A frost giant, played here by an Ettin, appeared right in the middle of my reserves. The archer and war dog are about to take one for the team.
Our board designs got a bit more sophisticated as we moved to our third game, and this was also where we started using scenarios from the book. This is the Worm Hunt, where there's a chance each turn of a giant Herbertesque worm emerging from the ground and attacking the treasure hunters. I feel kind of bad about this one, since a worm came up right around my son's guys, and in an amazing twist of luck, he got it down to one health. He sent in his war dog to finish it off, but missed (and the dog was eaten). I won initiative and was able to pick off the worm's one health for the XP reward. We both agreed it was lame but also that there was no good reason not to do it. He is very gracious, and I got away with four to his two again, plus two giant worm kills.

More of a ruined city, especially in the front and center areas of the right-hand side.

The view from the famous Statue of the Mayor's Dog
Our fourth game involved a scenario with a magical well in the middle of town. We envisioned it as a market center, with an old grand arch and ruins around it, including a collapsed temple and stores. My wife walked through the room and commented that this was our "best-looking" table yet. I agree!

The paper strips are Fog markers. We both have the spell and end up with a lot of fog on the board.
Around the time we started playing Frostgrave and realized we both loved it, I started looking for cheap terrain or tutorials on how to build the same. The search for the first is easy: there really isn't any "cheap" terrain. We looked at some options at the exhibit hall of GenCon, but nothing really caught my eye. I turned to YouTube and ended up watching several videos by Mel the Terrain Tutor, which were really helpful. In particular, his series about making cheap terrain using foamcore is excellent; I look forward to trying these techniques sometime, although some specific elements of his design are more modern-urban than the kind of fantasy-urban we're going for in Frostgrave. I came across Luke's APS purely by chance, and I find his cheerful demeanor infectious, and he pays special attention to making things nicely but cheaply. However, It was watching Mel's videos where I first heard about DMG and, more importantly for our purposes, DM Scotty

DM Scotty has a two-part series (part 1, part 2) on how to build cheap ruins, mostly from ruins and hot glue. Oh my, does this guy have a lot of uses for hot glue. I've used the stuff to hold my miniatures to corks for painting, but that's been the extent of my adult experience with hot glue, ... at least until a few days ago. My son and I watched his videos and decided that we would give it a shot. Family crafting time!

In the videos, DM Scotty uses two-wall corrugated board for the main body of the ruins. We only had single-wall, so we started by just gluing cardboard flats together using some white glue. I took a tip from Mel's video about cheap basing materials and turned the corrugations orthogonal to each other, hoping that this would give a solid body. Then, we set to cutting out our shapes and hitting the hot glue. For most of these steps, I went first, and my son gave it a shot next, although he would frequently remember things from the video that I didn't. In both pieces, I think we were both a bit overzealous with the vertical glue effect, reflecting our exaggerated recollection of the video: DM Scotty's is much nicer, and so shall our next pieces. We also didn't remember his trick of adding more cardboard verticals to appear like support beams on the walls. Again, a note for next time.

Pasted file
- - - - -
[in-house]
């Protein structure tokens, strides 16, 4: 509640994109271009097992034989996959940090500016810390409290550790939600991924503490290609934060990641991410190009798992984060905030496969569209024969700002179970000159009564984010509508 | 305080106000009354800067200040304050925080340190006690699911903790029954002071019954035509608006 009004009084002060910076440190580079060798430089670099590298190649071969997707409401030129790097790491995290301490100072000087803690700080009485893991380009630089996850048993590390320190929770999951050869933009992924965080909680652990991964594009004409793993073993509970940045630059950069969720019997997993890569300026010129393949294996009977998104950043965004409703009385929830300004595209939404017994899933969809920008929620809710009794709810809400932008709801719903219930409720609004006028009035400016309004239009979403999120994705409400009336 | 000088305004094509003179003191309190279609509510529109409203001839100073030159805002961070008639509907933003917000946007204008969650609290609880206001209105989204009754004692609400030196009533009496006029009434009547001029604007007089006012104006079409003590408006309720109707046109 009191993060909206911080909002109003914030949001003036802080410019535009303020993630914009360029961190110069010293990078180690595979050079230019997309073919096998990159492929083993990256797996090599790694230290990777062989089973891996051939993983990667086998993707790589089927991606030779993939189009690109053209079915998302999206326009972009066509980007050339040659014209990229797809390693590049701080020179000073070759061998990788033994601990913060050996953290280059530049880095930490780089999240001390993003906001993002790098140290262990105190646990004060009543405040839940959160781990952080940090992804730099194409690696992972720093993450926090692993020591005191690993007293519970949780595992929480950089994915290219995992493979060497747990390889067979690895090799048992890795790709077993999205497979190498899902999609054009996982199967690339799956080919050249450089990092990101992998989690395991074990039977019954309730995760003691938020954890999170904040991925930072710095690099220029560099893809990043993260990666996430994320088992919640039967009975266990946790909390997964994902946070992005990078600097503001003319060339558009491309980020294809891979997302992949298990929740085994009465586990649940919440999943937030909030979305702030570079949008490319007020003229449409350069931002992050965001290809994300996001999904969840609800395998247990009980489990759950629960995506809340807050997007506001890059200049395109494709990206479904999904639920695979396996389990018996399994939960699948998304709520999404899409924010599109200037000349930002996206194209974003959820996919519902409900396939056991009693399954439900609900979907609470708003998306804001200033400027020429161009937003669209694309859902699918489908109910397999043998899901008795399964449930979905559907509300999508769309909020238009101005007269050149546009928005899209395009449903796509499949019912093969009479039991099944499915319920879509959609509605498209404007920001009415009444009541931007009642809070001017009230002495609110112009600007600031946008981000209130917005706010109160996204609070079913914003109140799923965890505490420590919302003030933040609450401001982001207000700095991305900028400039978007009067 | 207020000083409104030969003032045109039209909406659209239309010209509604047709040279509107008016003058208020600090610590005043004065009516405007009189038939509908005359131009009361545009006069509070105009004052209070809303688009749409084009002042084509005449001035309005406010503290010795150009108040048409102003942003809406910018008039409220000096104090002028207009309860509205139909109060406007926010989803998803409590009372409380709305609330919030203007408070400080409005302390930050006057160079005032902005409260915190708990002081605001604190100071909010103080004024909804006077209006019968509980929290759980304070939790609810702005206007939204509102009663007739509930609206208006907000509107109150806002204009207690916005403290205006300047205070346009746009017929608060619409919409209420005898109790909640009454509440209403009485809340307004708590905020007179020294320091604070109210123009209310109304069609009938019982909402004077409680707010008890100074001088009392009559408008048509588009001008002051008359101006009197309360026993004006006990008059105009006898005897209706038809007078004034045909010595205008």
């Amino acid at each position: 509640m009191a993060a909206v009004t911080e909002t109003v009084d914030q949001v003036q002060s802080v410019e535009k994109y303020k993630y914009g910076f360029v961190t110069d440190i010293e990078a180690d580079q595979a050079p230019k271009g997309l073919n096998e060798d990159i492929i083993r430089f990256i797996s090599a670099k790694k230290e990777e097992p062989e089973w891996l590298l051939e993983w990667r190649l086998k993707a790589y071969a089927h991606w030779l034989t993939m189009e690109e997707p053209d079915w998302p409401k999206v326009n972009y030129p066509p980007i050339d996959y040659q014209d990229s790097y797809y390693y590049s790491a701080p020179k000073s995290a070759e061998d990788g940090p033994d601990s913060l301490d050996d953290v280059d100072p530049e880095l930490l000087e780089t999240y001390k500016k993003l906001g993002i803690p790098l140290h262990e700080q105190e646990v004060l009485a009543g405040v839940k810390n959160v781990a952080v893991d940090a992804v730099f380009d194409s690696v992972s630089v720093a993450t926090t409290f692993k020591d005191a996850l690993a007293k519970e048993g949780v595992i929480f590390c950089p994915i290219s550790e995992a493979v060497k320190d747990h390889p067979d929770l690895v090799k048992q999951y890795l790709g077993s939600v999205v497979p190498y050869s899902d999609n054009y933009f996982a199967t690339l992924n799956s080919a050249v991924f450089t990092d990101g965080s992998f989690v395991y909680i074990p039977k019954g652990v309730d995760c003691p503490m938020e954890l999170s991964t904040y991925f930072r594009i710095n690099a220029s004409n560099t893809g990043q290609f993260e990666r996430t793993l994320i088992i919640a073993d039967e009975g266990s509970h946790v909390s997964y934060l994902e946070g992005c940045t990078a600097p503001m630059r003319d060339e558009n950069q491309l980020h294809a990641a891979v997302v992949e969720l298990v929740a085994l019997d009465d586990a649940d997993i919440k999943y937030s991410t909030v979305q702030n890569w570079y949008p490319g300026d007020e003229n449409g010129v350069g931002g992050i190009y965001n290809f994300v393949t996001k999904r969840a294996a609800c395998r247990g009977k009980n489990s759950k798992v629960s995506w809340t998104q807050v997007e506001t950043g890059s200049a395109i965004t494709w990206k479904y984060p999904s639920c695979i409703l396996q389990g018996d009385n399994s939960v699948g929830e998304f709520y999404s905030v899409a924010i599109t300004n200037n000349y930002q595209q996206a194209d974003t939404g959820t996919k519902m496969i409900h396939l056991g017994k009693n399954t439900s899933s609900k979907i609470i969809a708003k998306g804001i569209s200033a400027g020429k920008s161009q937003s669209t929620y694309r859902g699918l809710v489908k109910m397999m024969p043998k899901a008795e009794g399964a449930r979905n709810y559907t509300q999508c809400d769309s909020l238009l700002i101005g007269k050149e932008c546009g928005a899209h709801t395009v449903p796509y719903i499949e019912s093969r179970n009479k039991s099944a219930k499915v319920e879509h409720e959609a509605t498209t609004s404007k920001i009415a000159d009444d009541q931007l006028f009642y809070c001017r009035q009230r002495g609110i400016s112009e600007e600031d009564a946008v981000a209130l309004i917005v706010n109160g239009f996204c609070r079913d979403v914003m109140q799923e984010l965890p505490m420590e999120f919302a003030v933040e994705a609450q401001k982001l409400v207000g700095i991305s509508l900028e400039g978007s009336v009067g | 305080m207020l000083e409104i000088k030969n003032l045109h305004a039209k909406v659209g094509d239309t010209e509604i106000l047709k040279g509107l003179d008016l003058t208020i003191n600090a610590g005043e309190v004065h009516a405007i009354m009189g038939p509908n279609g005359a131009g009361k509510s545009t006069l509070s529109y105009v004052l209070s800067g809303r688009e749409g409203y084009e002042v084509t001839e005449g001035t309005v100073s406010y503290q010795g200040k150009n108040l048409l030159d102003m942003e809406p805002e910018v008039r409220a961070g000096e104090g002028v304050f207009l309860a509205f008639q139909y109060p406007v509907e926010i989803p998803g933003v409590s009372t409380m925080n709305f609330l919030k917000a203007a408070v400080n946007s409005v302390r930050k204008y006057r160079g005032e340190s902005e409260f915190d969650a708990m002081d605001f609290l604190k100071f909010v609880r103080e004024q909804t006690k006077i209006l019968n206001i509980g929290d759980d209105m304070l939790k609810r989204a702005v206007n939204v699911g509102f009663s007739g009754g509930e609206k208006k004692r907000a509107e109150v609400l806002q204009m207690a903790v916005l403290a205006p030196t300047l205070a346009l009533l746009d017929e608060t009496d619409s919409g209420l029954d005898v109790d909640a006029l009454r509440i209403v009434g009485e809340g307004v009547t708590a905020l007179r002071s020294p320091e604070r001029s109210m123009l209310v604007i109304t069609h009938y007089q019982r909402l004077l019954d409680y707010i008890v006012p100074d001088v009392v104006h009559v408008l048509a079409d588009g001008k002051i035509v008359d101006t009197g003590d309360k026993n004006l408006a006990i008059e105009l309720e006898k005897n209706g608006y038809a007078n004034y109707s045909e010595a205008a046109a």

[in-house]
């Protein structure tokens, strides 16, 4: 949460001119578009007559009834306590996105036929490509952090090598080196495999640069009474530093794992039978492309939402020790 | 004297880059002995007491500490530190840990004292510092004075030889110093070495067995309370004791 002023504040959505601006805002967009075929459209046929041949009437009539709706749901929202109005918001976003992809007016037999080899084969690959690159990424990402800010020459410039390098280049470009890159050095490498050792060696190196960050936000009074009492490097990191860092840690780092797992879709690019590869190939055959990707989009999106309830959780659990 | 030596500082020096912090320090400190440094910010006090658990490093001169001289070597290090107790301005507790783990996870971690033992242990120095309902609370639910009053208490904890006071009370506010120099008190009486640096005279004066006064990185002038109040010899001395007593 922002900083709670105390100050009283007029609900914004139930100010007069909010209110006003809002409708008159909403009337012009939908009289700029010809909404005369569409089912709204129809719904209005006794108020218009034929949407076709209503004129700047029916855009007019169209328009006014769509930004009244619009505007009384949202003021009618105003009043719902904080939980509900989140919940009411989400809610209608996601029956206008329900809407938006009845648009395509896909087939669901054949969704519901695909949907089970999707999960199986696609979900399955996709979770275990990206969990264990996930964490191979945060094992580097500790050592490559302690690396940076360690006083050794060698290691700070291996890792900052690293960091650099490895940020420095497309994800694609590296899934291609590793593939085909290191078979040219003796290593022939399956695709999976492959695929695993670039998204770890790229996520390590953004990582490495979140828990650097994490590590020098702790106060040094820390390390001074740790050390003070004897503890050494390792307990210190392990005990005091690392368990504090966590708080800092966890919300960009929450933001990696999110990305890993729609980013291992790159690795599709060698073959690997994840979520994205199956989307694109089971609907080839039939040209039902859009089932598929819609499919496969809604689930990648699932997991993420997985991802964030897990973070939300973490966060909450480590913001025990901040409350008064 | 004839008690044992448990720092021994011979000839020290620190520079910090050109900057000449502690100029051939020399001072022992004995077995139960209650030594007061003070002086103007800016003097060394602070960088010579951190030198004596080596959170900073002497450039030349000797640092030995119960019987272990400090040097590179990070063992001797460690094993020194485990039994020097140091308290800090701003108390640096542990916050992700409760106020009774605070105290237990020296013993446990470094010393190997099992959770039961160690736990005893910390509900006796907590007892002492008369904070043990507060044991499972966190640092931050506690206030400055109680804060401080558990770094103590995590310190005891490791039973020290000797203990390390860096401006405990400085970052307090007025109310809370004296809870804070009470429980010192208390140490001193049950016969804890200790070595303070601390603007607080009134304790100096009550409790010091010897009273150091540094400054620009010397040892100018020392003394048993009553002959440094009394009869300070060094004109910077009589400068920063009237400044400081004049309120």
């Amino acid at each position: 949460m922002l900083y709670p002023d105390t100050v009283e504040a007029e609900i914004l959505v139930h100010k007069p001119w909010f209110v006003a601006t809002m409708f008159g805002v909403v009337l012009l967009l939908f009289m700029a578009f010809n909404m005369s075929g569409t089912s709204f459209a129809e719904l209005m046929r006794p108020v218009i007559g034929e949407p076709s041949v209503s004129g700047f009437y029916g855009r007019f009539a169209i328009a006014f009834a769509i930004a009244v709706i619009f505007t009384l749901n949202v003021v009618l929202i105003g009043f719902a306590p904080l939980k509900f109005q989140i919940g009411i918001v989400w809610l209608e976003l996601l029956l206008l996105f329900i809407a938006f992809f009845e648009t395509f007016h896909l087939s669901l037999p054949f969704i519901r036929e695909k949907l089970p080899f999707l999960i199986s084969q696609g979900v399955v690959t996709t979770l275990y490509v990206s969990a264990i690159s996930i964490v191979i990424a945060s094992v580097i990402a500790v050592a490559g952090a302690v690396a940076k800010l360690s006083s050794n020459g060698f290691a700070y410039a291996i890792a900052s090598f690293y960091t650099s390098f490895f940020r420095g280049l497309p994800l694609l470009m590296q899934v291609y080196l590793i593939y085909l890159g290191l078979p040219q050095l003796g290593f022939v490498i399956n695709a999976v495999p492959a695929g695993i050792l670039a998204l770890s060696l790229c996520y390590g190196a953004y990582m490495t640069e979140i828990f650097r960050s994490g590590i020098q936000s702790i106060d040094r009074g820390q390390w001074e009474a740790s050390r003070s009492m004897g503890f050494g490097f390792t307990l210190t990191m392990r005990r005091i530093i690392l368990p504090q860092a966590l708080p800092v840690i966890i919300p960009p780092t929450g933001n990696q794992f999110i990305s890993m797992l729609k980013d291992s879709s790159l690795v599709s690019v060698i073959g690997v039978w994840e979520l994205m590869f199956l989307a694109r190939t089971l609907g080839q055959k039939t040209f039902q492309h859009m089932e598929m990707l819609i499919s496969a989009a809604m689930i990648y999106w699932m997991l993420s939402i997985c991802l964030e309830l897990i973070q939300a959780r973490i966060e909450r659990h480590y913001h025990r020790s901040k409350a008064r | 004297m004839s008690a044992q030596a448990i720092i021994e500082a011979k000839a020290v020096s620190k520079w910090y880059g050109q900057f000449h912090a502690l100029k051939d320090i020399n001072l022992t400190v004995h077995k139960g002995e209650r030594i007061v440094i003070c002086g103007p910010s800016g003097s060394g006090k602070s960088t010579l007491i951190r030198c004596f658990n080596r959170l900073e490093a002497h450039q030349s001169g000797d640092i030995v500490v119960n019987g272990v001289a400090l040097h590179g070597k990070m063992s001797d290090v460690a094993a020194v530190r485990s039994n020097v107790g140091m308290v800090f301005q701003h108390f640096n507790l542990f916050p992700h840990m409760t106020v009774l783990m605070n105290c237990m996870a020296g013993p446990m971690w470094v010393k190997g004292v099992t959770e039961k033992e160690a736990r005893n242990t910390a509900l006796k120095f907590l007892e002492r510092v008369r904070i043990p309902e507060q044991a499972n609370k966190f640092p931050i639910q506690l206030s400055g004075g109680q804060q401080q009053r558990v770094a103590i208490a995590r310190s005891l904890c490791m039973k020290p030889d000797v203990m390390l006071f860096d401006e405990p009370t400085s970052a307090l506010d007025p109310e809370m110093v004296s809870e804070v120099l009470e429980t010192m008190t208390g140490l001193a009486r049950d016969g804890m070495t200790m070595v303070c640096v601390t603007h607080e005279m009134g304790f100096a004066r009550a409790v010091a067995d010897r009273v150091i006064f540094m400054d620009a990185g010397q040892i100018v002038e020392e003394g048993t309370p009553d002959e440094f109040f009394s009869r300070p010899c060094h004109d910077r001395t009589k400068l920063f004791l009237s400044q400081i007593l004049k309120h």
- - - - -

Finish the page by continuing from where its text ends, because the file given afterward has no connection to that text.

Mine's on the left, with the doorway cut out. It also has a small second level, which you cannot really see here.
After a trip to the store to pick up some all-purpose sand, we added texture to the pieces using white glue and sand. We also used play sand to fill in the corrugations on the side, which does indeed make the finished project look more like a ruins than like a corrugated cardboard!

I took these outside and painted them black using some black primer spray paint I have for miniatures. The weather here in Indiana is not always good for outside spraying, but we hit this at just the right time.

Next up, we used some sponge-brushes to stipple on our medium grey and light grey highlights. I dabbed much of the paint off of mine, leaving a much darker color. My son had a lot of paint in the sponge, and so even stippling, he got a lot more paint on the walls. He also took some time to paint on some cracks, but I decided to skip that step, in part because my overzealous hotgluing didn't leave a lot of central surface area.

We added some burnt grass flock that I had from painting miniatures, something I often use with my grey-rubble bases as a subtle accent. My wife pulled out some assorted mosses that she acquired for an amazing ent costume she made my second son for Halloween last year, and we used these as the finishing touches. 

Here are the final results!

While we both agree that there are things we would do differently, we are also very proud of our first terrain pieces. I'm sure we'll make time in the coming days to use these in a Frostgrave game.

I am reminded of what I wrote about when I first returned to the miniature painting hobby. When I was young and playing a lot of D&D, we didn't have a lot of resources to connect with a community of players. Now, it's amazing what you can learn from a combination of YouTube, reflective practice, and whatever your wife pulls out of the closet. I am grateful for guys like Mel, DMG, DM Scotty, and Luke for what they bring to amateurs like us—a family that enjoys playing and crafting together.